Matching IRF610's

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The Zetex part numbers are:
ZR431 is the 2.5V
ZR243 is the 1.24V

The On-Semi and T.I. part numbers are:
TL431 is the 2.5V
TLV431 is the 1.24V

See the web sites for the data sheets.
I believe the voltage references are band-gap types.

I have also used the circuit to match npn transistors and n-channel jfets. When using the circuit with n-channel jfets a resistor or diodes must be placed between the source of the jfet and the reference pin to keep the voltage greater than zero between the cathode and reference pins on the 431 part.
Also have used the circuit as a current source in amplifiers.
National Semiconductor has similar parts; the LM-336 series.
Bear in mind that the voltage will drift with temperature, but there's a fairly simple circuit you can build with some 1N914s (or other small diodes) to counteract the drift. Also, the adjust pin means just that--the voltage is approximately 2.5V, but may be slightly off due to manufacturing tolerances. You can include a compensation pot in the temperature correction circuit. Check the Nat. Semi. datasheets for details of the compensation circuit.

I am a little confused.

Is there a significant advantage using a TL431 or LM337 over using a resistor/stabelized powersupply to match FET's.
(The later method as explained in the PASS A75 manual).

I can not see an advantage from a temperature point of view. I noticed significant temp drift when matching my IRFP9610's and IRFP150's for an ALPEH3.

Or am I missing something here?

Perhaps the problem with the A75 matching circuit is the mosfets have a Vdg (voltage drain to gate)of zero? The circuits I showed may have a similiar problem of low Vdg and low power dissipation. Maybe some Vdg is better than none?
Right now I do not have the power supply built for the preamp. But I do have the mosfets.
I was thinking matching at a lower power level could translate into a higher power level match or at least get them close(like the A75 matching circuit). Also without the hassle of heatsinking, soldering, unsoldering parts. Like I said I'm unsure about high curents and high powers. I should present the ideas in a better context. Saying its just an idea, simple or complex, useful or not(like the 377 circuit).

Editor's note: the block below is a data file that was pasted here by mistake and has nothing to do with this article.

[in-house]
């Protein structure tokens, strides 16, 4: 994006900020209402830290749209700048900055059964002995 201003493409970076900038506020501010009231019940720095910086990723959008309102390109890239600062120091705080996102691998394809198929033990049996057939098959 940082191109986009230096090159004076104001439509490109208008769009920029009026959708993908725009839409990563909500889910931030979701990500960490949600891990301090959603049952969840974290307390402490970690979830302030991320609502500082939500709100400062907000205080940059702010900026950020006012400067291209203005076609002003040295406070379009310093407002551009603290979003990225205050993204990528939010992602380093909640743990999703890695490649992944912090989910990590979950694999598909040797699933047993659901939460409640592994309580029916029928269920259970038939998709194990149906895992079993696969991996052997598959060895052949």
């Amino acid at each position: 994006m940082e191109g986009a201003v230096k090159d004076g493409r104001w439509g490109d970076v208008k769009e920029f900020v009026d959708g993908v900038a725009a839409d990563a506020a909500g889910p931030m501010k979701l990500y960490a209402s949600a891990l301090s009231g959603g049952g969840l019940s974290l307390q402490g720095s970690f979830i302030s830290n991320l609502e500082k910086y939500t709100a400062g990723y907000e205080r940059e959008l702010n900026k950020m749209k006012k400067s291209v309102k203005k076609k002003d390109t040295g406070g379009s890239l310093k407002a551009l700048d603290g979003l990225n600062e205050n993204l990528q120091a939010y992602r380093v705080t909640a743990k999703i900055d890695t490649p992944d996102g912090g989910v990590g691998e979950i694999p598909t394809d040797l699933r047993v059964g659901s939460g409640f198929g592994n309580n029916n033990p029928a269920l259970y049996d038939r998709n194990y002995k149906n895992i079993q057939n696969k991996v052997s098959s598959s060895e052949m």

I apologize for not being clear or thinking things out.
The one and only
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Of course we are simply trying to match the
devices, not characterize them particularly.
The Vdg at zero is not a problem as the actual
voltages of interest are the Vds and Vgs which are
identical. Practical experience shows that the
simple technique with a power supply, resistor
and DC voltmeter gives you the results you want
without getting much more elaborate.
TomT, Mr. Pass, thank you both. My confusion is gone. I'll stick with the A75 matching method.
I try to compensate the temp drift with taking the measurements in almost identical conditions
- All FET's measured for exactly the same time. I use 60 seconds per FET (give or take a second or so).
- Prevent any airflow or cooling during the measurement.

I do not know if these precautions are essential, but they worked for me. I have no problems with DC on the output (+/- 20 and 15 mV on each channel) , or temperature drift in my ALEPH 3.

I have succeeded in matching 4 sets of 3 IRFP240s for an Aleph 30 project out of 20 MOSFETs.
Obviously it's far more difficult to match 2 pairs for the input. I've measured 10 devices (IRF9610) at different currents. Here are the results:

15mA 13mA 7.5mA
1. 3.35 3.32 3.25
2. 3.57 3.55 3.54
3. 3.63 3.61 3.60
4. 3.69 3.66 3.59
5. 3.72 3.71 3.71
6. 3.75 3.71 3.61
7. 3.90 3.88 3.87
8. 3.93 3.92 3.93
9. 3.97 3.95 3.93
10. 4.03 4.02 4.98

Do you see 2 pairs (properly matched) between these devices or I should better go buy 10 more?

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